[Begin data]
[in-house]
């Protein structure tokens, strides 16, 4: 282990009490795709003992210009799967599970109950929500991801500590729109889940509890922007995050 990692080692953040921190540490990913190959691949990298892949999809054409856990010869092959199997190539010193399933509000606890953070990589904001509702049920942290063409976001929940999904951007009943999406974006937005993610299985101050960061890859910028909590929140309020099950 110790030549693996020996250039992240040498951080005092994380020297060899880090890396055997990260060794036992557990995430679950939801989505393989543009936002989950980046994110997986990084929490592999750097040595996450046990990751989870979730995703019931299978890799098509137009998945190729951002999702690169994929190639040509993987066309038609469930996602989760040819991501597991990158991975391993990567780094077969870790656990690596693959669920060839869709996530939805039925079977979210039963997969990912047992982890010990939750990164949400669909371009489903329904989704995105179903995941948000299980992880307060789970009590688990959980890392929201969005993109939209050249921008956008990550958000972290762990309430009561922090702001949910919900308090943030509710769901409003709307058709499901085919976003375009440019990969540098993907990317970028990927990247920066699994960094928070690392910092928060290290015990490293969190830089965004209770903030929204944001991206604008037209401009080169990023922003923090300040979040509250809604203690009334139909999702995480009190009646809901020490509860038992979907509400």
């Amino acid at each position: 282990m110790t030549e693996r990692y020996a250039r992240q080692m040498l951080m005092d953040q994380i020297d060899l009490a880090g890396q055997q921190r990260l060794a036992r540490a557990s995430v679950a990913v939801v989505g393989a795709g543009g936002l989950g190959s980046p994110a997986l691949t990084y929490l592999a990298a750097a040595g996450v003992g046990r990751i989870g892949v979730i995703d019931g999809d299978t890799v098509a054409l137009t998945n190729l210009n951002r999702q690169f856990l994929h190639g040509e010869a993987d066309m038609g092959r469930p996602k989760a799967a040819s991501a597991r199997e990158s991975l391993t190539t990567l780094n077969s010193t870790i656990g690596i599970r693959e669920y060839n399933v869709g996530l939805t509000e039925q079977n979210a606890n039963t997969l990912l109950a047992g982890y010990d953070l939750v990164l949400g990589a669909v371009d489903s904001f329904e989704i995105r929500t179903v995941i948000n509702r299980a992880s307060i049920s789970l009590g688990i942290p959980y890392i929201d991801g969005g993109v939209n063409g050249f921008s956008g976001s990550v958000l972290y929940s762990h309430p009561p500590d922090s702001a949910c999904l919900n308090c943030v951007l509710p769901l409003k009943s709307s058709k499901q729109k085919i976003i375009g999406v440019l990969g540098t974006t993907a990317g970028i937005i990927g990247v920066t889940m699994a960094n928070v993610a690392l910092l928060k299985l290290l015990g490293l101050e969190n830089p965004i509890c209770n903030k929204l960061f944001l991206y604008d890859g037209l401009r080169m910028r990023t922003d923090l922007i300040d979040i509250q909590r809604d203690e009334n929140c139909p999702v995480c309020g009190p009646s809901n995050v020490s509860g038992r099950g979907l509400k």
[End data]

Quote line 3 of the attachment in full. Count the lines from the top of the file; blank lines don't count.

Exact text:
């Amino acid at each position: 282990m110790t030549e693996r990692y020996a250039r992240q080692m040498l951080m005092d953040q994380i020297d060899l009490a880090g890396q055997q921190r990260l060794a036992r540490a557990s995430v679950a990913v939801v989505g393989a795709g543009g936002l989950g190959s980046p994110a997986l691949t990084y929490l592999a990298a750097a040595g996450v003992g046990r990751i989870g892949v979730i995703d019931g999809d299978t890799v098509a054409l137009t998945n190729l210009n951002r999702q690169f856990l994929h190639g040509e010869a993987d066309m038609g092959r469930p996602k989760a799967a040819s991501a597991r199997e990158s991975l391993t190539t990567l780094n077969s010193t870790i656990g690596i599970r693959e669920y060839n399933v869709g996530l939805t509000e039925q079977n979210a606890n039963t997969l990912l109950a047992g982890y010990d953070l939750v990164l949400g990589a669909v371009d489903s904001f329904e989704i995105r929500t179903v995941i948000n509702r299980a992880s307060i049920s789970l009590g688990i942290p959980y890392i929201d991801g969005g993109v939209n063409g050249f921008s956008g976001s990550v958000l972290y929940s762990h309430p009561p500590d922090s702001a949910c999904l919900n308090c943030v951007l509710p769901l409003k009943s709307s058709k499901q729109k085919i976003i375009g999406v440019l990969g540098t974006t993907a990317g970028i937005i990927g990247v920066t889940m699994a960094n928070v993610a690392l910092l928060k299985l290290l015990g490293l101050e969190n830089p965004i509890c209770n903030k929204l960061f944001l991206y604008d890859g037209l401009r080169m910028r990023t922003d923090l922007i300040d979040i509250q909590r809604d203690e009334n929140c139909p999702v995480c309020g009190p009646s809901n995050v020490s509860g038992r099950g979907l509400k």